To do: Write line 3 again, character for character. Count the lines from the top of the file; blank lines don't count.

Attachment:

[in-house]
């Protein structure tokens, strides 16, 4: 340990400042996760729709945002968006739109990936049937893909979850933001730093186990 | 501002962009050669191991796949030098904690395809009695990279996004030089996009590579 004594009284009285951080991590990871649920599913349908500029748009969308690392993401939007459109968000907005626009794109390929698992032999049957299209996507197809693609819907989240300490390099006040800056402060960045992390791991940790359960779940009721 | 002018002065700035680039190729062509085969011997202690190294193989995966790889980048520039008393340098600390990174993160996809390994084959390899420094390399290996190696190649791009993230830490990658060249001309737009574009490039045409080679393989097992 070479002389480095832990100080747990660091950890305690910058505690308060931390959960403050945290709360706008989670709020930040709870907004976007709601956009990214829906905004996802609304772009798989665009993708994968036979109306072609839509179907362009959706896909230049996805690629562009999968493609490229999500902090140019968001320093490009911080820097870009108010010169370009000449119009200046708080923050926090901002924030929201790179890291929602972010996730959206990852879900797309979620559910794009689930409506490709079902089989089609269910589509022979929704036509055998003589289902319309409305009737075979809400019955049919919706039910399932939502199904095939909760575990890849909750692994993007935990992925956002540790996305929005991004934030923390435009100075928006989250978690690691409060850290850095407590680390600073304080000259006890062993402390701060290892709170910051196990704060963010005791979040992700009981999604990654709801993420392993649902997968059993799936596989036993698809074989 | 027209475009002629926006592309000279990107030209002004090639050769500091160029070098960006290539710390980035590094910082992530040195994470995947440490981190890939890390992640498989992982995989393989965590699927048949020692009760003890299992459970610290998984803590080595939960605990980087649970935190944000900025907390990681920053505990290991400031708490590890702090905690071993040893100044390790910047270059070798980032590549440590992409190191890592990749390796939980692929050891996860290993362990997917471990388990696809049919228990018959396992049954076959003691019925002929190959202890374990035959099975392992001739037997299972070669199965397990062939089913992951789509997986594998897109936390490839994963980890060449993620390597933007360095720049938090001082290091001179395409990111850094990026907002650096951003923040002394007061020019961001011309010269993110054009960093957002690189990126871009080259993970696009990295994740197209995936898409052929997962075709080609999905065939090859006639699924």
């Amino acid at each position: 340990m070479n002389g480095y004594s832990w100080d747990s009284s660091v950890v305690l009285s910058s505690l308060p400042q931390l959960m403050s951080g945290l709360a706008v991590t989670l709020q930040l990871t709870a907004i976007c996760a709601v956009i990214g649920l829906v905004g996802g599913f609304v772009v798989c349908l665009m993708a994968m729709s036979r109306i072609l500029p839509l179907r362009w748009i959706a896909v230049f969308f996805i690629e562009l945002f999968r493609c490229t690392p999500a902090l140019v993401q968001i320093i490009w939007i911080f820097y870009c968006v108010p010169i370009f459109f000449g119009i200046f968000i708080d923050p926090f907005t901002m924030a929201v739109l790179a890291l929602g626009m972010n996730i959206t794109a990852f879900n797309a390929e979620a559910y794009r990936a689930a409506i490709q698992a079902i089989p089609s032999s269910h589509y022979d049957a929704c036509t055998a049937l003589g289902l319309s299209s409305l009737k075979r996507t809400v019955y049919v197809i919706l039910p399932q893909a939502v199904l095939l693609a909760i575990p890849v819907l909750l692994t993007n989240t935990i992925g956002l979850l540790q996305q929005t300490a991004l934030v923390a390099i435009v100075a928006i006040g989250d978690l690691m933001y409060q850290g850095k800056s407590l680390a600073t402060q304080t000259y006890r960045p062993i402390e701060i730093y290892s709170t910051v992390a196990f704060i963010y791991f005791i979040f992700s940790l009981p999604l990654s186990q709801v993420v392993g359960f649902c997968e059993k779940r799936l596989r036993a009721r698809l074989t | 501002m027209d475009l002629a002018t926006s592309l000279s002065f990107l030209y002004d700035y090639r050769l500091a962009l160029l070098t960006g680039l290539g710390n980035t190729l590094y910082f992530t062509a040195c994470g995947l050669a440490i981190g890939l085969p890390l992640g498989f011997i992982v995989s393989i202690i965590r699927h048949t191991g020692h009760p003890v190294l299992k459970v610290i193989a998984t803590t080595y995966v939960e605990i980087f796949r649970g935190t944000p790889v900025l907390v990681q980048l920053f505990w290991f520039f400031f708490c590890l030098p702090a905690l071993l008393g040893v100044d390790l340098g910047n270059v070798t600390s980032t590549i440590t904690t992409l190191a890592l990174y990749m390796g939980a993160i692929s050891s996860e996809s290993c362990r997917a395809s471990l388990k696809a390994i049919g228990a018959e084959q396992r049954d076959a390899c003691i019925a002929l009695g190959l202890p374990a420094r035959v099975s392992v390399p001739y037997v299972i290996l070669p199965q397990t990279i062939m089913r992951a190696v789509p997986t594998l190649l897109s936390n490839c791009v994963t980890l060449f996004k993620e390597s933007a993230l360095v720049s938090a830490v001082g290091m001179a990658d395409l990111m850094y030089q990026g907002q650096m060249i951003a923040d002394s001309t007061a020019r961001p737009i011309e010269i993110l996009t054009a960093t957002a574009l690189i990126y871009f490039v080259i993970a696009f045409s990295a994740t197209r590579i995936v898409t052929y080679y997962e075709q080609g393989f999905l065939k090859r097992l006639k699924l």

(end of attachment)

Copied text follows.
């Amino acid at each position: 340990m070479n002389g480095y004594s832990w100080d747990s009284s660091v950890v305690l009285s910058s505690l308060p400042q931390l959960m403050s951080g945290l709360a706008v991590t989670l709020q930040l990871t709870a907004i976007c996760a709601v956009i990214g649920l829906v905004g996802g599913f609304v772009v798989c349908l665009m993708a994968m729709s036979r109306i072609l500029p839509l179907r362009w748009i959706a896909v230049f969308f996805i690629e562009l945002f999968r493609c490229t690392p999500a902090l140019v993401q968001i320093i490009w939007i911080f820097y870009c968006v108010p010169i370009f459109f000449g119009i200046f968000i708080d923050p926090f907005t901002m924030a929201v739109l790179a890291l929602g626009m972010n996730i959206t794109a990852f879900n797309a390929e979620a559910y794009r990936a689930a409506i490709q698992a079902i089989p089609s032999s269910h589509y022979d049957a929704c036509t055998a049937l003589g289902l319309s299209s409305l009737k075979r996507t809400v019955y049919v197809i919706l039910p399932q893909a939502v199904l095939l693609a909760i575990p890849v819907l909750l692994t993007n989240t935990i992925g956002l979850l540790q996305q929005t300490a991004l934030v923390a390099i435009v100075a928006i006040g989250d978690l690691m933001y409060q850290g850095k800056s407590l680390a600073t402060q304080t000259y006890r960045p062993i402390e701060i730093y290892s709170t910051v992390a196990f704060i963010y791991f005791i979040f992700s940790l009981p999604l990654s186990q709801v993420v392993g359960f649902c997968e059993k779940r799936l596989r036993a009721r698809l074989t | 501002m027209d475009l002629a002018t926006s592309l000279s002065f990107l030209y002004d700035y090639r050769l500091a962009l160029l070098t960006g680039l290539g710390n980035t190729l590094y910082f992530t062509a040195c994470g995947l050669a440490i981190g890939l085969p890390l992640g498989f011997i992982v995989s393989i202690i965590r699927h048949t191991g020692h009760p003890v190294l299992k459970v610290i193989a998984t803590t080595y995966v939960e605990i980087f796949r649970g935190t944000p790889v900025l907390v990681q980048l920053f505990w290991f520039f400031f708490c590890l030098p702090a905690l071993l008393g040893v100044d390790l340098g910047n270059v070798t600390s980032t590549i440590t904690t992409l190191a890592l990174y990749m390796g939980a993160i692929s050891s996860e996809s290993c362990r997917a395809s471990l388990k696809a390994i049919g228990a018959e084959q396992r049954d076959a390899c003691i019925a002929l009695g190959l202890p374990a420094r035959v099975s392992v390399p001739y037997v299972i290996l070669p199965q397990t990279i062939m089913r992951a190696v789509p997986t594998l190649l897109s936390n490839c791009v994963t980890l060449f996004k993620e390597s933007a993230l360095v720049s938090a830490v001082g290091m001179a990658d395409l990111m850094y030089q990026g907002q650096m060249i951003a923040d002394s001309t007061a020019r961001p737009i011309e010269i993110l996009t054009a960093t957002a574009l690189i990126y871009f490039v080259i993970a696009f045409s990295a994740t197209r590579i995936v898409t052929y080679y997962e075709q080609g393989f999905l065939k090859r097992l006639k699924l």